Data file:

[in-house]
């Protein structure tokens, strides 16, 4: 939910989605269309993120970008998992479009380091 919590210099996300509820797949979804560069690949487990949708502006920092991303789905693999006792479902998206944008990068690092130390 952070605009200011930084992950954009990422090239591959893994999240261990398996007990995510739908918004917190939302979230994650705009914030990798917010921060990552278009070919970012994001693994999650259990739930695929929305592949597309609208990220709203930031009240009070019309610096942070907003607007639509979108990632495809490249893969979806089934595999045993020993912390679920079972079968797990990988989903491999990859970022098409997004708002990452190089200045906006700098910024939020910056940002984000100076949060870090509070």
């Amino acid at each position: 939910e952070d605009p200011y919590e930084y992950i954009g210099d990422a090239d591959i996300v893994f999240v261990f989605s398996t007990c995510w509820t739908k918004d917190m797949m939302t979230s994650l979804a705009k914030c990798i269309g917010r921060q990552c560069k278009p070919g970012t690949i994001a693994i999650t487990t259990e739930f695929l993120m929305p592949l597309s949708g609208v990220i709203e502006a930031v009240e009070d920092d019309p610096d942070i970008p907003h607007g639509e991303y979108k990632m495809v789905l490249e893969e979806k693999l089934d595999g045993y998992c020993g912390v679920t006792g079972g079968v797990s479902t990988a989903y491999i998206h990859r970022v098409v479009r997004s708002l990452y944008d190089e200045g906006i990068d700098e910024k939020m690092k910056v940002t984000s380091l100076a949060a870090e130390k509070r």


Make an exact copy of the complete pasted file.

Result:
[in-house]
């Protein structure tokens, strides 16, 4: 939910989605269309993120970008998992479009380091 919590210099996300509820797949979804560069690949487990949708502006920092991303789905693999006792479902998206944008990068690092130390 952070605009200011930084992950954009990422090239591959893994999240261990398996007990995510739908918004917190939302979230994650705009914030990798917010921060990552278009070919970012994001693994999650259990739930695929929305592949597309609208990220709203930031009240009070019309610096942070907003607007639509979108990632495809490249893969979806089934595999045993020993912390679920079972079968797990990988989903491999990859970022098409997004708002990452190089200045906006700098910024939020910056940002984000100076949060870090509070």
């Amino acid at each position: 939910e952070d605009p200011y919590e930084y992950i954009g210099d990422a090239d591959i996300v893994f999240v261990f989605s398996t007990c995510w509820t739908k918004d917190m797949m939302t979230s994650l979804a705009k914030c990798i269309g917010r921060q990552c560069k278009p070919g970012t690949i994001a693994i999650t487990t259990e739930f695929l993120m929305p592949l597309s949708g609208v990220i709203e502006a930031v009240e009070d920092d019309p610096d942070i970008p907003h607007g639509e991303y979108k990632m495809v789905l490249e893969e979806k693999l089934d595999g045993y998992c020993g912390v679920t006792g079972g079968v797990s479902t990988a989903y491999i998206h990859r970022v098409v479009r997004s708002l990452y944008d190089e200045g906006i990068d700098e910024k939020m690092k910056v940002t984000s380091l100076a949060a870090e130390k509070r």